hearing exploring the potential impact of the policy agenda of the Financial Stability Board on the American economy.
On Wednesday, the full committee will
hear from Federal Reserve Chair Janet Yellen who will deliver the Fed's semi-annual report to Congress on its macroprudential supervision and regulation of the financial system. Later that same day, a panel of the committee will hold a
hearing on the bilateral discussions between the U.S. and the E.U. regulators on insurance markets.
On Thursday, Wells Fargo CEO John Stumpf will appear
before the full committee to testify regarding the ongoing cross-selling controversy at the bank and field its questions. There is a possibility that this hearing could go even more poorly for the bank than the Senate hearing from last week did, not simply because the House committee can be more unruly and more political than the Senate committee. The Financial Services Committee has also opened a bipartisan investigation into the Wells Fargo controversy that threatens to discover new information and keep the negative headlines coming for much longer than a single hearing ever could. This has become the biggest financial policy story in Washington, and the ramifications and subsequent investigations by regulators and Congress could extend far beyond what happened at Wells Fargo.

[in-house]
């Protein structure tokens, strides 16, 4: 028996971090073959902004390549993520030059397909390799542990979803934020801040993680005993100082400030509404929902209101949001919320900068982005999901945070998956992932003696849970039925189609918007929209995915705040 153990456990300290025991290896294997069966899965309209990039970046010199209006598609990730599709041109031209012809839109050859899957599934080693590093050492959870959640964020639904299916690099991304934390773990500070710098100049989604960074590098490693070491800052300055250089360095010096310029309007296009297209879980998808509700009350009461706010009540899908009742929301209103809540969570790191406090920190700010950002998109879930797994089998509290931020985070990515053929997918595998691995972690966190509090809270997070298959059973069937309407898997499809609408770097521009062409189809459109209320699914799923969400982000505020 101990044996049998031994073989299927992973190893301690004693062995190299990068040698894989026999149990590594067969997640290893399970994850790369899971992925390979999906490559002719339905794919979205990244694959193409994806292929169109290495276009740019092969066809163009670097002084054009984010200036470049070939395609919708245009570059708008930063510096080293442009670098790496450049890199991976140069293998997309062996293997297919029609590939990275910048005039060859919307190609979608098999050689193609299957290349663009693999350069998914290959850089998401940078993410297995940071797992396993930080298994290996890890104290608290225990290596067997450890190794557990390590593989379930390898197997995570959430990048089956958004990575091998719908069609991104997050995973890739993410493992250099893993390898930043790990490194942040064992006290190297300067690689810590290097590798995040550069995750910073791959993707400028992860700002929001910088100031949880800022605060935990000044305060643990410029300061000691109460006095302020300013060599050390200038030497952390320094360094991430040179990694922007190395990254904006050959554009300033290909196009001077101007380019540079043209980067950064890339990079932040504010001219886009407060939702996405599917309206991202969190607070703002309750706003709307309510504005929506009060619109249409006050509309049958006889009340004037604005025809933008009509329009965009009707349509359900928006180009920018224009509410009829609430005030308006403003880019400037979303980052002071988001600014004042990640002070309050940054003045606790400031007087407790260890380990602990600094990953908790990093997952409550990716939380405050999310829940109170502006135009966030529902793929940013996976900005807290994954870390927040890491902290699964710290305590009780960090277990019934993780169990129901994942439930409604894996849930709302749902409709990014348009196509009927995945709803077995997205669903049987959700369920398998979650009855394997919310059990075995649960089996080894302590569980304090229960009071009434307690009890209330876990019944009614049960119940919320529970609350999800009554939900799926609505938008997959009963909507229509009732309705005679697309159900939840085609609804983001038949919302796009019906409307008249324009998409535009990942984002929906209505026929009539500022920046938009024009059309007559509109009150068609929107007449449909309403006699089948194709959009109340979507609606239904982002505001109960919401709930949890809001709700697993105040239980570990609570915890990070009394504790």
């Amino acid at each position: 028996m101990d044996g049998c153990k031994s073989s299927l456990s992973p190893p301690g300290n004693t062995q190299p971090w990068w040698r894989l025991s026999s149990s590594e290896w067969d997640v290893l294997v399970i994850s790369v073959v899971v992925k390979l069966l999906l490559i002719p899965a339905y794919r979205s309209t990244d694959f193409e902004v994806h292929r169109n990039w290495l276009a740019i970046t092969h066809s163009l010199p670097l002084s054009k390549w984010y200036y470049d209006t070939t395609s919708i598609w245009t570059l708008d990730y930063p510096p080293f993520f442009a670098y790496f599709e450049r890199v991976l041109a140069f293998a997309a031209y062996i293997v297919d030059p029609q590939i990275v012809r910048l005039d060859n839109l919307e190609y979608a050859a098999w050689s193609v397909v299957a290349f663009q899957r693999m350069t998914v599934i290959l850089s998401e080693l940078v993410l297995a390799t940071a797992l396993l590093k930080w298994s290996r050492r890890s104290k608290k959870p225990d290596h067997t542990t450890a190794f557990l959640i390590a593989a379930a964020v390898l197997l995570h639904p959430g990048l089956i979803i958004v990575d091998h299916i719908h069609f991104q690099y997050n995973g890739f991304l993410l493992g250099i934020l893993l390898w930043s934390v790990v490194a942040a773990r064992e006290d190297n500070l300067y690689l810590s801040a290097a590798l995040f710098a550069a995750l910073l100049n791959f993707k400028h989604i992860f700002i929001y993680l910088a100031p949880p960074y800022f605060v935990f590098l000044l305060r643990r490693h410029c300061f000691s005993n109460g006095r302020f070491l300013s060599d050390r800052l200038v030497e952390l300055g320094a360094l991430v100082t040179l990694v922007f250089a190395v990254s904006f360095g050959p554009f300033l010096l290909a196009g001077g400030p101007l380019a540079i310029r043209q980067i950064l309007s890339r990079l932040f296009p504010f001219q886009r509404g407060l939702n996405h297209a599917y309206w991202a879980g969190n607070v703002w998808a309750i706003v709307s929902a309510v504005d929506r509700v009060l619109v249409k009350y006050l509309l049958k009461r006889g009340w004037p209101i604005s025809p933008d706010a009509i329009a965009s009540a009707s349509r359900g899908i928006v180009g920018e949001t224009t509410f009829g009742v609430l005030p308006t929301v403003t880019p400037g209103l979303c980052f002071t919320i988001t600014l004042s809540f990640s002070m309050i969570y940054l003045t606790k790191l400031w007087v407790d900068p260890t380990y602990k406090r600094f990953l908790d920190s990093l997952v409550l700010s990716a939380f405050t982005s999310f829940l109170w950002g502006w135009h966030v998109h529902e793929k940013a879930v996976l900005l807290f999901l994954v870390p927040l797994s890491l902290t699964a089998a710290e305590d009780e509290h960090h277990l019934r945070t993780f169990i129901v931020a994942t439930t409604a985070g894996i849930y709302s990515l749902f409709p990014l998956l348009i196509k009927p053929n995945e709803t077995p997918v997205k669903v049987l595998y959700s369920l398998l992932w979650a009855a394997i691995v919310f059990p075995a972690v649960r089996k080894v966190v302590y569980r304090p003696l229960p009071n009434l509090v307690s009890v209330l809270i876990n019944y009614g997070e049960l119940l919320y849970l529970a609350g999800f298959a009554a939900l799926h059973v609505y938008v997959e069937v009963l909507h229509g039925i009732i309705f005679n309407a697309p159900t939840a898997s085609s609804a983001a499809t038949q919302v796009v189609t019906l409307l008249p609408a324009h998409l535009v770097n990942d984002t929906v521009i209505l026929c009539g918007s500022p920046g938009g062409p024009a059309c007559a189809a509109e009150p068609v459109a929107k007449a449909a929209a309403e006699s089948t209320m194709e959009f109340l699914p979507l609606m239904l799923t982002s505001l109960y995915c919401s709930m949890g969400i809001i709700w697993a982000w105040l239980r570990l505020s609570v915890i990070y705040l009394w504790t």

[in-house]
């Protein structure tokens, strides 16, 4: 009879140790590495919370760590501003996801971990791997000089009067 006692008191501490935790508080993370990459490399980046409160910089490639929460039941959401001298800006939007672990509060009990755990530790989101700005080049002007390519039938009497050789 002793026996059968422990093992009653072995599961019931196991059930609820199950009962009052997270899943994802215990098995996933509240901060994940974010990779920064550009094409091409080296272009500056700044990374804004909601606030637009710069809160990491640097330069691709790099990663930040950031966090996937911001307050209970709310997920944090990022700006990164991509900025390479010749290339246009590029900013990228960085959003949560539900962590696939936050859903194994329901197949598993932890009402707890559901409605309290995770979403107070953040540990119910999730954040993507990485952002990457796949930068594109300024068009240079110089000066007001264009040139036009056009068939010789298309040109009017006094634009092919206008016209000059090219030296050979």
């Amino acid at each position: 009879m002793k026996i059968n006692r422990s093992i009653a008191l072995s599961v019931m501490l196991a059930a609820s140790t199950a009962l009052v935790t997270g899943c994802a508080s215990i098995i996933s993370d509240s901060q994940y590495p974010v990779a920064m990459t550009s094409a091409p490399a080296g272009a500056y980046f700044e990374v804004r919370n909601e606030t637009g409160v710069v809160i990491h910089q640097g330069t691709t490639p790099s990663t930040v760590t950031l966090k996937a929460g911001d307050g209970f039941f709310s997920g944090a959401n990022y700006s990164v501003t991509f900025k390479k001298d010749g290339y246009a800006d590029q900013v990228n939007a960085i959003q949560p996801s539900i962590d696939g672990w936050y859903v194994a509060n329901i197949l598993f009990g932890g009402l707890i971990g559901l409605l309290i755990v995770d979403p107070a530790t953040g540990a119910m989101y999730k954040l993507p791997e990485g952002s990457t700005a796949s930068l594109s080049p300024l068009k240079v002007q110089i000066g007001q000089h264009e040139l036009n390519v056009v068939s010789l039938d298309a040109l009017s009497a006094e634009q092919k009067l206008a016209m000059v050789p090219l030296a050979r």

On Tuesday, the House Ways and Means Committee will hold a
hearing on the effective enforcement of U.S. trade laws. The Commissioner of U.S. Customs and Border Protection (CBP), Gil Kerlikowske, will testify before the committee.
The Joint Economic Committee (JEC) will assess the economic recovery at a
hearing on Wednesday. Three economic experts, including CNBC's Larry Kudlow, will testify.
On Thursday, a panel of the House Judiciary Committee will hear testimony on ongoing oversight efforts of federal agencies. This
hearing will focus on the Department of Justice's (DOJ) Civil, Tax and Environment and Natural Resources divisions, as well as the U.S. Trustee program, which oversees administration of bankruptcy cases and private trustees.
The Obama administration's Clean Power Plan (CPP) will have yet another day in court on Tuesday, this time in front of a panel of federal appeals judges. The U.S. Court of Appeals for the District of Columbia Circuit will hear arguments from both sides over the legality of the implementation of the CPP. At the heart of the debate is whether or not the Environmental Protection Agency (EPA) has the authority to regulate CO2 emissions under the powers given to it in the Clean Air Act. This legal debate is likely to continue until it reaches the Supreme Court.